I was at UWA for 5 years. In 3 of those years a friend of mine ran for guild president. Out of these friends, only Louise Pratt came close to actually winning. She learnt the lesson of her defeat, joined the enemy (the labor party) and she’s now a member of WA’s state legislature (where she was elected at 29!). Another friend (and ex-housemate also) with presidential ambitions was Mark Lockett. He had very little electoral charisma and got absolutely thumped. Mark Lockett had the distinction of getting about half as many votes as the other candidates on the left ticket. This means that a large number of students went down the list voting left for treasurer, environment officer and education officer but then they couldn’t bring themselves to vote for my housemate. Mark was a good guy but he was a CRAP candidate. Mike ‘The Bogan’ Keating came up with the respectable second place that was typical for the left candidate.

I have been checking out Louise’s parliamentary homepage. It has her very lefty inaugural speech; I guess she didn’t totally sell out when she joined the Labor Party. It also has a photo of her standing with two kids next to a car. The front is open and Louise is pointing to the carburetor. What is that all about? Vote for me, I’ll fix your car.

Saturday, March 13


We played Café 9 on Thursday night at 12pm.

Our arrival lead to a Pythonesque scene. After dutifully waiting in the queue Jen and Bill encountered some trouble from the guy at the door. The dialogue went something like this:

Jen and Bill: We’re in one of the bands.

Door Guy: It’s four dollars.

Jen and Bill: Yeah, we’re in The Fourelles.

Door Guy: The band’s gotta get paid, it’s four dollars.

Jen and Bill: Indeed, we agree, we are that band.

Door guy: Four dollars please.

Jen and Bill: But we’re in the band.

Door guy: The band’s gotta get paid.

Jen and Bill: Yes good sir, we heartily agree, in fact we are the very band that is hoping to be paid.

Door Guy: It’s four dollars.

Jen and Bill: DUDE! We’re playing! Here! Tonight! At twelve! We are the band!

Door guy: Are you one of tonight’s bands?

Jen and Bill: YES!

Door guy: Well, get out of the way, I’m trying to make you money.

Later Bill provided good evidence of why we needed to be paid. The owner gave each of us two drink tokens. Bill and I proceeded to order a couple of beers. When the beers arrived we were told that our tokens were only good for ‘domestic’ beers. Bill didn’t have a cent on him so he was left looking around for someone to pay for his beer. Very Rock and Roll there Bill, you’re a true drummer after all.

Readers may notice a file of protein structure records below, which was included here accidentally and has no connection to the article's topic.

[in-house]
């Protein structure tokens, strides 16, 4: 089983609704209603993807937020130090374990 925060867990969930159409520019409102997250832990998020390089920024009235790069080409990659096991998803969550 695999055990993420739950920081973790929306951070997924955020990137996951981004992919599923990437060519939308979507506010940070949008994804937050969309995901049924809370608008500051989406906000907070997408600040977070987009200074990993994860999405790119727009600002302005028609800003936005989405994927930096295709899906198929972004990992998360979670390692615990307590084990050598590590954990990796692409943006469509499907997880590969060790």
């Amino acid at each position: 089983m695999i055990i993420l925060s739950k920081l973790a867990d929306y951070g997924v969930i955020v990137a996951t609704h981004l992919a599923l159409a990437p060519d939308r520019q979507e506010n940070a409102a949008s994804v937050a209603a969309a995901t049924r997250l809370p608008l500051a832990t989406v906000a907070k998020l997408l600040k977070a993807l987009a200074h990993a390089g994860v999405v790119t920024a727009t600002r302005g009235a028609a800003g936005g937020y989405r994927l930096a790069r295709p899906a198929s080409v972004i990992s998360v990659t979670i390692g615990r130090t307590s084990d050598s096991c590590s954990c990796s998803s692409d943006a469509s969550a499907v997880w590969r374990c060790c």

I liked Café 9, even if the stage was so small I had to hide behind AJ. I hope we play there again before Bill and I move away.

Other news: In my continuing mission to be behind the curve I’ve just discovered The Shins. Who knew pop music could be so good?

Sunday, March 7


There’s something about being in a band. You suddenly realize that you’re in a band that doesn’t totally suck and you think – shit dude I’m in a band! Your band may not actually be all that good. In fact, your band may consist mainly of people who can’t even play their instruments very well (not that I’d know anything about THAT). Still, you decide you’re cool and you start to act differently. I remember when my band mates in Perth hit that point. One memorable incident around that time involved a cask of goon, a stranger’s yacht, Patrick’s butterfly knife … well I’ll just leave it at that, I have admission to the NY bar to consider.

Anyway, I think the Fourelles may have hit the “shit dude I’m in a band” tipping point. I offer as exhibit A an e-mail I received yesterday from a fellow band member who will remain nameless (the e-mail has been slightly edited to keep this blog family friendly):

Oy. My friends, I am writing to apologize for my behavior last night. I don’t remember everything perfectly, but what my faulty memory has kept doesn’t look good. A few points of clarification:

1) That glass slipped out of my hand, I really only meant to throw the ice harmlessly over my shoulder. I hope no one was hurt. I hope they let me back into Rudy’s some day.